It depends: It is treatable although the treatment and prognosis depends on the stage of the cancer. The smaller and more localized the cancer, the better the prognosis. ...Read more

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How can I prevent ovarian cancer?

How can I prevent ovarian cancer?

Difficult to do.: Unfortunately, preventing ovarian cancer is difficult. Some risk factors include family history (having a genetic mutation called brca), never having children, and exposure to estrogen therapy. Thus, having children and avoiding estrogen will help decrease your risk. ...Read more

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What are ovarian cancer symptoms?

What are ovarian cancer symptoms?

None at first: Sadly, there is no screening for ovarian cancer and by the time it causes symptoms, it is often advanced. Abdominal swelling, pain, intestinal obstruction, or shortness of breath can happen in those cases. If you have a strong family history of cancer (any kind) please discuss risk reduction methods with an expert in cancer genetics. ...Read more

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Is ovarian cancer always a tumour?

Is ovarian cancer always a tumour?

Yes: Cancer is by definition a tumor, even when there is no mass (as in leukemia). Many tumors are benign, i.e., not cancer. ...Read more

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How can you prevent ovarian cancer?

You can't completely: Risk factors for ovarian cancer include never having children, genetics (family history), and estrogen therapy. Though ovarian cancer cannot be completely prevented, you can decrease your risk by having children and avoiding estrogen therapy. If you know you have the brca mutation, which causes both breast and ovarian cancer, you can have your ovaries surgically removed to prevent ovarian cancer. ...Read more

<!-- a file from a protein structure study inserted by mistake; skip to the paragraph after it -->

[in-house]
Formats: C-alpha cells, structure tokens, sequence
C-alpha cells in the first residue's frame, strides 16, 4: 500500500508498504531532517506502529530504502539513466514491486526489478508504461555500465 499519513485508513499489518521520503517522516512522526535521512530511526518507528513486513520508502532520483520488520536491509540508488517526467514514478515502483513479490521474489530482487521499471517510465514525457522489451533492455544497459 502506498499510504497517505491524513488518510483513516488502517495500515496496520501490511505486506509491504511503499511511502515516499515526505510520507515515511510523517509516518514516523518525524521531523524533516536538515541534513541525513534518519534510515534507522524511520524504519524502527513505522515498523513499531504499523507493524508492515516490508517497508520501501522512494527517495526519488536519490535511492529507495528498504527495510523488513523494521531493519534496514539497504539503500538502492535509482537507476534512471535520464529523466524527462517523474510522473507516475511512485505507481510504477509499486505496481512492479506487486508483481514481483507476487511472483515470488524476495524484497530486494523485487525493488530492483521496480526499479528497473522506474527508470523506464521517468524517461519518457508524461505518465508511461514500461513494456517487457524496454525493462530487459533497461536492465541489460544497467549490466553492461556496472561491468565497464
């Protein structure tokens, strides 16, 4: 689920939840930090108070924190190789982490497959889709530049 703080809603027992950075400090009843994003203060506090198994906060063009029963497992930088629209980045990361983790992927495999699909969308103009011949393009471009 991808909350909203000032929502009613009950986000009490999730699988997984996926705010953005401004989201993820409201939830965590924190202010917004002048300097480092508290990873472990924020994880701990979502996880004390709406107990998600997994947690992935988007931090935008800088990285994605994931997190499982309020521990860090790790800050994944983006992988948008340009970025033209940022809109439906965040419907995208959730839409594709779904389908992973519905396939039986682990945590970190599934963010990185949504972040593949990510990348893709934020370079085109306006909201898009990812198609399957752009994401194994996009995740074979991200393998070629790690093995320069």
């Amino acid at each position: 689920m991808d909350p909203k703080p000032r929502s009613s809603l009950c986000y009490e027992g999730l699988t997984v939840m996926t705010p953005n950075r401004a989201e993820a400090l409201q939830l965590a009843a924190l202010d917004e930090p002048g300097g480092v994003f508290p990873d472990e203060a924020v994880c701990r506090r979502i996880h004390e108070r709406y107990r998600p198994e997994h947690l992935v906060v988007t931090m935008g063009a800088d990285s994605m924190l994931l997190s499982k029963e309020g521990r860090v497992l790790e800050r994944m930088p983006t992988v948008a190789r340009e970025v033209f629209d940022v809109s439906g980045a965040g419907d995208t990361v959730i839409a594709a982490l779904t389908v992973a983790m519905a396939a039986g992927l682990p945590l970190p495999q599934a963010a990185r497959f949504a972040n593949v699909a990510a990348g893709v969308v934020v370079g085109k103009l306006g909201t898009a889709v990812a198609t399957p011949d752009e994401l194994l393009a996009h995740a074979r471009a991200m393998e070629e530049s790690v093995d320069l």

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Does ovarian cancer run in families?

Yes it can: A family history of ovarain cancer in a first-degree relative (sister, mother, daughter) increases the ovarain cacner risk in an erson. Certain inherited genetic syndromes such as brca mutation carriers and patients with lynch syndrome are predisposed to ovarain cancer. ...Read more

Dr. Thomas Lyons
393 doctors shared insights

Perimenopause (Definition)

Period of time when your estrogen levels start to decline, your periods become irregular, symptoms such as hot flashes may begin, along with mood swings and other ...Read more


Dr. Gurmukh Singh
501 doctors shared insights

Ovarian Cancer (Definition)

A typically silend cancer which ...Read more